Teal Wool Kirtle

Sometimes projects go together easily, other times they fight you every step of the way. I got this yellow blue reads as teal herringbone wool last year with the intent to make a kirtle. With it I had ordered some black wool for a fitted gown. However fabric.com ran out of black wool and I put the project on hold, not wanting to start without all the fabrics I needed. The teal wool sat on the time out shelf for a few months as I started to question if it would work well as a kirtle, or would it read like a modern-day wool suit.

One night I took it down and decided I was going to cut the fabric, the kirtles I’ve made so far as plain and I wanted something with texture and personality.

I traced out, cut and sewed the skirt in an hour and a half. The skirt half is unlined and I possibly over engineered it by using french seams on such a bulky material. But it gives the skirt a bit more body and structure. With the skirt done I started on the bodice, it has two layers of cotton drill machine zig-zagged to muslin, which in turn was flat lined to the wool. I turned the edges of the bodice down and herringbone stitched them to the interlining. The bodice lining is a linen cotton blend that I put in by hand with the whip stitch.


Teal Wool Kirtle Bodice

The kirtle closes with eyelets on each side, sewn with green silk thread. Sewing through the bulk of the wool proved a challenge and I would not grade myself on the neatness of the eyelets on this project. In the end I got them done and that was all that mattered. The back of the skirt is knife pleated using the fork method, it worked out rather well. I left the front side of the skirt over long and hemmed the top and side edges to form a mini placket. When the skirt was attached I let the hem drop, at the time my dress form was in use so I tried using my hem marker while wearing the kirtle. I tried it two different times with no luck to get an even hem. Finally I took all the padding off my dress form and marked it that way. By then I had already cut them hem once. The hem feels a little short to me, even if it is just about the right length for doing actual work. I finished it off with the overlocker to keep the wool from fraying and self bound the hem with scraps of material.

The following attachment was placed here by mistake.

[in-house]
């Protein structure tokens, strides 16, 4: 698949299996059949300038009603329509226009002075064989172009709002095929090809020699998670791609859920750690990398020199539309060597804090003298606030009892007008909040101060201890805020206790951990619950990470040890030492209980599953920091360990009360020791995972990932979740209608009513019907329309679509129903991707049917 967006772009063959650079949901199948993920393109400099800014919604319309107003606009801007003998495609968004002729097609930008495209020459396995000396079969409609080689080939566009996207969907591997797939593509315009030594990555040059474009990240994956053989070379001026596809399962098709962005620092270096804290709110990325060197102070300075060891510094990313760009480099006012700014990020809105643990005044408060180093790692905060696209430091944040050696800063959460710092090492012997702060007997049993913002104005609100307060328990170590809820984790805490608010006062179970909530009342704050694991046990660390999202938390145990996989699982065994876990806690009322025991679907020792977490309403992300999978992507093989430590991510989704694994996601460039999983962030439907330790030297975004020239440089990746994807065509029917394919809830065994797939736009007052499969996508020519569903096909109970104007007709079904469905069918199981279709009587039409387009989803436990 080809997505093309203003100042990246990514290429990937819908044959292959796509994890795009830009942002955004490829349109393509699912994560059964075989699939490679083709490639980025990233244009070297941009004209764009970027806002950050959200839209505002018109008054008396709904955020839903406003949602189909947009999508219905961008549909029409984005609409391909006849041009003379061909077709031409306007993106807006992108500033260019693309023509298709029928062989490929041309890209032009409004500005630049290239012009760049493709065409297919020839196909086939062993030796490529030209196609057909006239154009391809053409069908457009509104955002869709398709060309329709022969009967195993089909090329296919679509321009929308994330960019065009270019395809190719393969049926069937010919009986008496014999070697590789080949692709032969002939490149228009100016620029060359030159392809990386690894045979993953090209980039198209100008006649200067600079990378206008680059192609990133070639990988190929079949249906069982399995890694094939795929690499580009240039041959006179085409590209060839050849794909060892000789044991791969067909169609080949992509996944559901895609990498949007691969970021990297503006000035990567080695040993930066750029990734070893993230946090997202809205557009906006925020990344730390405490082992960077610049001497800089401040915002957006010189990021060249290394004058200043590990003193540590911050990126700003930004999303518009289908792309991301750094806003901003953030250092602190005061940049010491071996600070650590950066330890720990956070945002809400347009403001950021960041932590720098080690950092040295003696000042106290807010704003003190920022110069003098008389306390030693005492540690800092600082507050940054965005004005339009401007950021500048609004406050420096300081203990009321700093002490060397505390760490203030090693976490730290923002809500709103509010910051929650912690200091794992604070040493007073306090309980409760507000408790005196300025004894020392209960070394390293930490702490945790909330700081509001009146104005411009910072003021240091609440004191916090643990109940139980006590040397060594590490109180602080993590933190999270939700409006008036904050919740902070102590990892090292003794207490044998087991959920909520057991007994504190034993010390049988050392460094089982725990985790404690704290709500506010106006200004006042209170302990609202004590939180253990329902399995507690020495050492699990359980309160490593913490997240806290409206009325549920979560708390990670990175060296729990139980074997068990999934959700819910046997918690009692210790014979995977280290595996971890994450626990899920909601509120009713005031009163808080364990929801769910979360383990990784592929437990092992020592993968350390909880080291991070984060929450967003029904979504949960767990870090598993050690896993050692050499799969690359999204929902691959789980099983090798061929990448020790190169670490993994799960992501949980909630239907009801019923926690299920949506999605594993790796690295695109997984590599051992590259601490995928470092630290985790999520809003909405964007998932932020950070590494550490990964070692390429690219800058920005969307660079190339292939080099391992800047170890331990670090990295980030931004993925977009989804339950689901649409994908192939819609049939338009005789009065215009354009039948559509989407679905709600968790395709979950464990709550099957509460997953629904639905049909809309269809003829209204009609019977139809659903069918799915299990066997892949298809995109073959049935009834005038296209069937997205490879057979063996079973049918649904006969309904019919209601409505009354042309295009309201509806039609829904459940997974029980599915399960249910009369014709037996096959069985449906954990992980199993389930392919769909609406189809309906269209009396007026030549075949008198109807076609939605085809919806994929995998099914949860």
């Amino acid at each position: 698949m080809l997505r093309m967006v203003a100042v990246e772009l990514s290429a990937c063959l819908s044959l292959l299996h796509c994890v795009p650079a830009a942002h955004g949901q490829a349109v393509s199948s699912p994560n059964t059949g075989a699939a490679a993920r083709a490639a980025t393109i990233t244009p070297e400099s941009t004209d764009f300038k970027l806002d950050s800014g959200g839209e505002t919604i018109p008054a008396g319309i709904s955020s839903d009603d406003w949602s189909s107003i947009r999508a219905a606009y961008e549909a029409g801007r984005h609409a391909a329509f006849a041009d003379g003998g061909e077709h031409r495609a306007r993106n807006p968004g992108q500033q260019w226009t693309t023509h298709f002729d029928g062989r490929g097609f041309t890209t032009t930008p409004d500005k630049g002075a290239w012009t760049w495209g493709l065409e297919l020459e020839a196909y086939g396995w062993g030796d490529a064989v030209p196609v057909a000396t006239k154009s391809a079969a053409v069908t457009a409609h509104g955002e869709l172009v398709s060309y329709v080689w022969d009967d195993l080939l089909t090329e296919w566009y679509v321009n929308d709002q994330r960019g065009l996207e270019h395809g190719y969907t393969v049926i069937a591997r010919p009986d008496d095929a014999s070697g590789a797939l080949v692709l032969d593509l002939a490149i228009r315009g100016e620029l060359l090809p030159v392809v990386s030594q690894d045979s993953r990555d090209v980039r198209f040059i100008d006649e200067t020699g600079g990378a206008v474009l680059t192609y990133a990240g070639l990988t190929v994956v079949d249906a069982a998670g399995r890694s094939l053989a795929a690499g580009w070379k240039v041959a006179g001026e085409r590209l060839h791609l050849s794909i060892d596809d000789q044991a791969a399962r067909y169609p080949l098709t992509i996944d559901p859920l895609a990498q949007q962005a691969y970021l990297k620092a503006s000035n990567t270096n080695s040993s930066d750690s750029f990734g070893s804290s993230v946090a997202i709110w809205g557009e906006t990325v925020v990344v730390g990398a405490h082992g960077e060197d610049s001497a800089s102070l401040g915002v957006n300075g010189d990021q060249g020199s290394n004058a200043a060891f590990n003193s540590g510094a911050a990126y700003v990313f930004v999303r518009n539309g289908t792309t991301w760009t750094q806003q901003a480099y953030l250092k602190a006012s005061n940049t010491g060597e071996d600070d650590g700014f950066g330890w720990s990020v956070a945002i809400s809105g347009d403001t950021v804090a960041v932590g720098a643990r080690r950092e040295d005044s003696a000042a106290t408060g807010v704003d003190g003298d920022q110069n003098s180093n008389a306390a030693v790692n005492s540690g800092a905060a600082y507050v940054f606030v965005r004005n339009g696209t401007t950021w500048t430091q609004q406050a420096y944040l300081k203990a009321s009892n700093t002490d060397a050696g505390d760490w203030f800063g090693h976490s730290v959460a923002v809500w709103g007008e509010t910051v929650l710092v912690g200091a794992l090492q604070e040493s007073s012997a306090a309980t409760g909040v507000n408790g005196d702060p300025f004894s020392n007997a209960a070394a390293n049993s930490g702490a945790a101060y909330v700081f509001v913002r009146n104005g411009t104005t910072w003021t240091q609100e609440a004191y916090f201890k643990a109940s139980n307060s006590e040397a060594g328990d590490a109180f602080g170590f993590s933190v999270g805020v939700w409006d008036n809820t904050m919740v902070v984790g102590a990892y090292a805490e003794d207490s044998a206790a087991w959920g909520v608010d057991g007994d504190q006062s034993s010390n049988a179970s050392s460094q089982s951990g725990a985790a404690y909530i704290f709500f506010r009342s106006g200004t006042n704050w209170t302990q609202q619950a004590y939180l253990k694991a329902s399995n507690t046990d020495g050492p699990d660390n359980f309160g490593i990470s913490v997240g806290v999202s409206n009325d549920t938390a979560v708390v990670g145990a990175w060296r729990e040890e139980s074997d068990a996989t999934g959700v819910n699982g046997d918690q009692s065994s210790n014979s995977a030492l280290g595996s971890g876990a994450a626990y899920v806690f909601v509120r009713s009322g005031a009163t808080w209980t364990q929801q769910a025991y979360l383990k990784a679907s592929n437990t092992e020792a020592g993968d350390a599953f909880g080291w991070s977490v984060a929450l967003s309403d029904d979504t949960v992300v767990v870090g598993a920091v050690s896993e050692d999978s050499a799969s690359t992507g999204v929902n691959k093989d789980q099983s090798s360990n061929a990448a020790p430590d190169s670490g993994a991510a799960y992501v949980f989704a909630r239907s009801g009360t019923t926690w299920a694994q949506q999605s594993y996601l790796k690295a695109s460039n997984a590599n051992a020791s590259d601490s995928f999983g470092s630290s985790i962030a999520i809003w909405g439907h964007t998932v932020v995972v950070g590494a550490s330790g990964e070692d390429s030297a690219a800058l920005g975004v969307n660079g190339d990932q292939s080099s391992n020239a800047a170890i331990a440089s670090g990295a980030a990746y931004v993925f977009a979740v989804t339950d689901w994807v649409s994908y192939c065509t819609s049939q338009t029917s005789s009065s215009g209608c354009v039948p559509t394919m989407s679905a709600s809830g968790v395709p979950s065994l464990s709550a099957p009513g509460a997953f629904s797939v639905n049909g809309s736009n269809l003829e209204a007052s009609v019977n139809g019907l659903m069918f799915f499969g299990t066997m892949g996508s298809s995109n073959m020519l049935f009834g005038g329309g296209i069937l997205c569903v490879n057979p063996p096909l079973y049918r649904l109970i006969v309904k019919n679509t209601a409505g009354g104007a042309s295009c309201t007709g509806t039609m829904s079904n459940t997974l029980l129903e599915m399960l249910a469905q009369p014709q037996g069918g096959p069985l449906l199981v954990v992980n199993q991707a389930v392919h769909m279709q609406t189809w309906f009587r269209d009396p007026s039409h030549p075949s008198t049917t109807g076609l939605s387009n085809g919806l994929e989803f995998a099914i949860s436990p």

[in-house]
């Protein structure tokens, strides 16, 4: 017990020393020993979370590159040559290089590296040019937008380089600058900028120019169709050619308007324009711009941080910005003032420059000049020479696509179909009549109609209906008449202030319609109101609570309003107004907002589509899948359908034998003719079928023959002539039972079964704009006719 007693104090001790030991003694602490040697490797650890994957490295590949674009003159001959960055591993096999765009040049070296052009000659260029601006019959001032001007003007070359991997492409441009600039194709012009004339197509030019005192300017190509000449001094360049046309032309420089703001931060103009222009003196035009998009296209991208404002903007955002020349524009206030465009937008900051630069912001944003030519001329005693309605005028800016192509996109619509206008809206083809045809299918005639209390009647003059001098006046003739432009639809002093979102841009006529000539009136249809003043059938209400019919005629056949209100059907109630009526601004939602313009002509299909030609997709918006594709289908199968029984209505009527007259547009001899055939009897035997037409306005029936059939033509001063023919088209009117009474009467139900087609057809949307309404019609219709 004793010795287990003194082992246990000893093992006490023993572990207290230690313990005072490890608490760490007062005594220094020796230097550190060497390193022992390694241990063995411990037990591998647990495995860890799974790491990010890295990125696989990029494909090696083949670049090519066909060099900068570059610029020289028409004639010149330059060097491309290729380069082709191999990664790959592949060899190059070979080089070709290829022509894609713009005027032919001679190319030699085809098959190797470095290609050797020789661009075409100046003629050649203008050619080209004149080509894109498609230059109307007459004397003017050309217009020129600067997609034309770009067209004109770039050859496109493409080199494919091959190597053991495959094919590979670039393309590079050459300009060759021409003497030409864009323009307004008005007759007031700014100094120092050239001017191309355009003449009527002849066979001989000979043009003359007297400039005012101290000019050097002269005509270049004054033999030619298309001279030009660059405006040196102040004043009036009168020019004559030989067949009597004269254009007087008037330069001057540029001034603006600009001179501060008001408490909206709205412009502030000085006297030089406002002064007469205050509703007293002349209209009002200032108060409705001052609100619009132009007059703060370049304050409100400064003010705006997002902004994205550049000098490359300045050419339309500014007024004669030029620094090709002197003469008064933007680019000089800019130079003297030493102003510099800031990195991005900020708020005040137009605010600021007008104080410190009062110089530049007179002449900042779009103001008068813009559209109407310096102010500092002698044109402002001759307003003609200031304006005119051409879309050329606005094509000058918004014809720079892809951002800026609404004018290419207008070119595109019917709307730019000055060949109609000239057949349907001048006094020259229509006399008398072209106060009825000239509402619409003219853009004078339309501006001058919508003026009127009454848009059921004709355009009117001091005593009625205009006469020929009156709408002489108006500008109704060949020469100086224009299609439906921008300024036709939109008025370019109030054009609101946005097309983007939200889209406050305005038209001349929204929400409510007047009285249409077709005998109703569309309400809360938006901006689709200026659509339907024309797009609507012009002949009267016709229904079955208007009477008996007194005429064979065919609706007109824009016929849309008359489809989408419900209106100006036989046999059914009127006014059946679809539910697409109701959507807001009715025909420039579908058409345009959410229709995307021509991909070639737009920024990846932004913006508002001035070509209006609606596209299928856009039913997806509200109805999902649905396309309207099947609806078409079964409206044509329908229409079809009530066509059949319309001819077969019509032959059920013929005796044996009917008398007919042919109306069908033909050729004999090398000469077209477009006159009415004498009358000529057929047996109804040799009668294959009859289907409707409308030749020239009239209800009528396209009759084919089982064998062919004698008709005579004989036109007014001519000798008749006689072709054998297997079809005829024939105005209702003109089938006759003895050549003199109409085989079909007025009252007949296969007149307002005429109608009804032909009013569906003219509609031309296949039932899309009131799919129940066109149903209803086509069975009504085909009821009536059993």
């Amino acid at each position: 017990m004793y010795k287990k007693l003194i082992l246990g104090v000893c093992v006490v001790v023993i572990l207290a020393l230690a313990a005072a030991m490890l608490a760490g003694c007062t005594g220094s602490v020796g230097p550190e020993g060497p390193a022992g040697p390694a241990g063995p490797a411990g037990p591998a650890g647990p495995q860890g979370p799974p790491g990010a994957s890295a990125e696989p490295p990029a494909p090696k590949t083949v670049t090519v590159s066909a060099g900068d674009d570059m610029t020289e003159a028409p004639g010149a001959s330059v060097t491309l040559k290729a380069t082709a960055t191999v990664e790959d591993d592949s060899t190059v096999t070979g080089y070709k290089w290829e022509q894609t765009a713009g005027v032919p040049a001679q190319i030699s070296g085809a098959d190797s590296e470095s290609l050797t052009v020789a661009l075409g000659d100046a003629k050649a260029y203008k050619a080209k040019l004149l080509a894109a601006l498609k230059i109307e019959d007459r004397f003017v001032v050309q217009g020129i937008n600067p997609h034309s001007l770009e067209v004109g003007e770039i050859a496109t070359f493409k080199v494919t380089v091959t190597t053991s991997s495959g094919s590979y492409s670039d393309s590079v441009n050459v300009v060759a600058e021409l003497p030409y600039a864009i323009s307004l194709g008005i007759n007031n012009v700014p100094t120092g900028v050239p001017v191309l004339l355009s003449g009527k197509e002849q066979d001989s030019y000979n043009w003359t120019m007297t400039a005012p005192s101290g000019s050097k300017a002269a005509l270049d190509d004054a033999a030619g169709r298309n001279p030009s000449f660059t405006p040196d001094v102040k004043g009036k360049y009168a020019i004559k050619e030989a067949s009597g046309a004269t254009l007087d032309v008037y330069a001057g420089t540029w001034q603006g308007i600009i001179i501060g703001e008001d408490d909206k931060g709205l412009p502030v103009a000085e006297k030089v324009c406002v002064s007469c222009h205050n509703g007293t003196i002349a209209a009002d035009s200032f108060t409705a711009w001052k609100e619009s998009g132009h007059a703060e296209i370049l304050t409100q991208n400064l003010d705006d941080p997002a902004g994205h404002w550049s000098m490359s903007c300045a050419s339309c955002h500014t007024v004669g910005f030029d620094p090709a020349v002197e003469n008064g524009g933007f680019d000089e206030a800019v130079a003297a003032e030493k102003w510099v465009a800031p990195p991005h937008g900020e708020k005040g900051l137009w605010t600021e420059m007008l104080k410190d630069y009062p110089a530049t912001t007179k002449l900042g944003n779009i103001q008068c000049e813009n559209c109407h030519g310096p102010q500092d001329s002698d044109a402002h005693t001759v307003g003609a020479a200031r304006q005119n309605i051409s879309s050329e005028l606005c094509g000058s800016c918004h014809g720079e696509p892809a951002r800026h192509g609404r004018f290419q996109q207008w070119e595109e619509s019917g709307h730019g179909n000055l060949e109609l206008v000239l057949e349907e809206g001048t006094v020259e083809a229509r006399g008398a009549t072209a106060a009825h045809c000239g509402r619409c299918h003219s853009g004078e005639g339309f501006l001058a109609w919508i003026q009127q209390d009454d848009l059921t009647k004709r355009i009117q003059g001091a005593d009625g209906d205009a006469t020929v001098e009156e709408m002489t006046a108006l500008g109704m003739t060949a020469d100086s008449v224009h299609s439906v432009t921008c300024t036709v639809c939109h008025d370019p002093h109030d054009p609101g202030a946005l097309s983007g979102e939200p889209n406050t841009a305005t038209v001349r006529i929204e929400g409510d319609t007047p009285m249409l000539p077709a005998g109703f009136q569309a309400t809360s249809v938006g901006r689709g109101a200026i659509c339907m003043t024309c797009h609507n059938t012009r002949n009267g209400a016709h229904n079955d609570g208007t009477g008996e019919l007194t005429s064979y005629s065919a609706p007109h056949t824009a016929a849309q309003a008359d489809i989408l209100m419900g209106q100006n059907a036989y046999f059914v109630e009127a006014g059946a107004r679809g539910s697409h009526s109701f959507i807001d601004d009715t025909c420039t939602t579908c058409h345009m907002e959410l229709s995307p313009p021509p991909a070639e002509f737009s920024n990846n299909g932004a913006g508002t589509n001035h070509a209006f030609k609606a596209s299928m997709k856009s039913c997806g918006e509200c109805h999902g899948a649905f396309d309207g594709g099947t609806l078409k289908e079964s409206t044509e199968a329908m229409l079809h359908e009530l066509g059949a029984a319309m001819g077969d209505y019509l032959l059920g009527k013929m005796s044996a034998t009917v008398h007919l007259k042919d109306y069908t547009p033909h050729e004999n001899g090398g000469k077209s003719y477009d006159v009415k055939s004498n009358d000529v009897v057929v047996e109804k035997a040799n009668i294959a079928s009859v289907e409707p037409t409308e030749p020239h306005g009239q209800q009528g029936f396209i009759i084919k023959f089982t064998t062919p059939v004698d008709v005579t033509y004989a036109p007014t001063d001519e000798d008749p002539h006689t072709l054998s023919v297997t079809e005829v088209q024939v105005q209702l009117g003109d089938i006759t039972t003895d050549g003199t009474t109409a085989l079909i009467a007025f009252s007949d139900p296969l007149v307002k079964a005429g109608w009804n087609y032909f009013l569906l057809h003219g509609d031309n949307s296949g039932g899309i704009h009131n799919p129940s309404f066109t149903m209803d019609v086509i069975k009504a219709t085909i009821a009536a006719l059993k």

The sleeves are from a new sleeve block, in a fit of laziness I did not want to draft a new one so I wrapped my arm in tin foil, taped it in place and carefully slipped my arm out of it. a bit of tweaking and I had a pattern that fit the shape of my body’s armscye. The sleeves are just tacked in place with the whip stitch. There is a little bit of pulling on the bodice straps which I will rectify in the future.


*edit* Adding in here that I have no documentation/evidence for the use of herringbone wool in the 16th century be it England or otherwise. I based my use of the fabric off the Pisa “house gown” made of a patterned twill http://cockatricearts.blogspot.co.uk/2011/04/extant-dresses-in-pisa-updates-on.html in that the herringbone wool gave a similar textured feel. Since I do not do living history I’m ok with this as my personal choice, but I would not use this in a kit until more information comes to light.


Teal Herringbone Wool KirtleTeal Herringbone Wool Kirtle











Teal Herringbone Wool Kirtle